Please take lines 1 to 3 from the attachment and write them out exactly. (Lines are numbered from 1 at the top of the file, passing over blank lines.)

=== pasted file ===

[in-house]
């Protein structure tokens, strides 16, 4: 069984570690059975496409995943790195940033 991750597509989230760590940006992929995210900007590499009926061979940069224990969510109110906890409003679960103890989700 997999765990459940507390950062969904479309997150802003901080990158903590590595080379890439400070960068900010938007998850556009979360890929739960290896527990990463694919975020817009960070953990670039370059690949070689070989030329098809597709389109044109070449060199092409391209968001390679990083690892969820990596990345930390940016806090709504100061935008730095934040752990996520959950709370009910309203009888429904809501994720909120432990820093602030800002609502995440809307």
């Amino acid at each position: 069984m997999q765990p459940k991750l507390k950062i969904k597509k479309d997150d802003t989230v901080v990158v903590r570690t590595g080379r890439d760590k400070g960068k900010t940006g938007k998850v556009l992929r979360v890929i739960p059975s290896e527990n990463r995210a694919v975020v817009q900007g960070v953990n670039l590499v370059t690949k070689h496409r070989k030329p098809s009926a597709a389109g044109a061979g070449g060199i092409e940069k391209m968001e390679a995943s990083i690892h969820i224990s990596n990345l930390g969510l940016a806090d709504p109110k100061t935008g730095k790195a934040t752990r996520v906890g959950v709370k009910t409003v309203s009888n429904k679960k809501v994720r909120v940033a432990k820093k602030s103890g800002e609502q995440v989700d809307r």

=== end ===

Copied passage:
[in-house]
């Protein structure tokens, strides 16, 4: 069984570690059975496409995943790195940033 991750597509989230760590940006992929995210900007590499009926061979940069224990969510109110906890409003679960103890989700 997999765990459940507390950062969904479309997150802003901080990158903590590595080379890439400070960068900010938007998850556009979360890929739960290896527990990463694919975020817009960070953990670039370059690949070689070989030329098809597709389109044109070449060199092409391209968001390679990083690892969820990596990345930390940016806090709504100061935008730095934040752990996520959950709370009910309203009888429904809501994720909120432990820093602030800002609502995440809307």
């Amino acid at each position: 069984m997999q765990p459940k991750l507390k950062i969904k597509k479309d997150d802003t989230v901080v990158v903590r570690t590595g080379r890439d760590k400070g960068k900010t940006g938007k998850v556009l992929r979360v890929i739960p059975s290896e527990n990463r995210a694919v975020v817009q900007g960070v953990n670039l590499v370059t690949k070689h496409r070989k030329p098809s009926a597709a389109g044109a061979g070449g060199i092409e940069k391209m968001e390679a995943s990083i690892h969820i224990s990596n990345l930390g969510l940016a806090d709504p109110k100061t935008g730095k790195a934040t752990r996520v906890g959950v709370k009910t409003v309203s009888n429904k679960k809501v994720r909120v940033a432990k820093k602030s103890g800002e609502q995440v989700d809307r």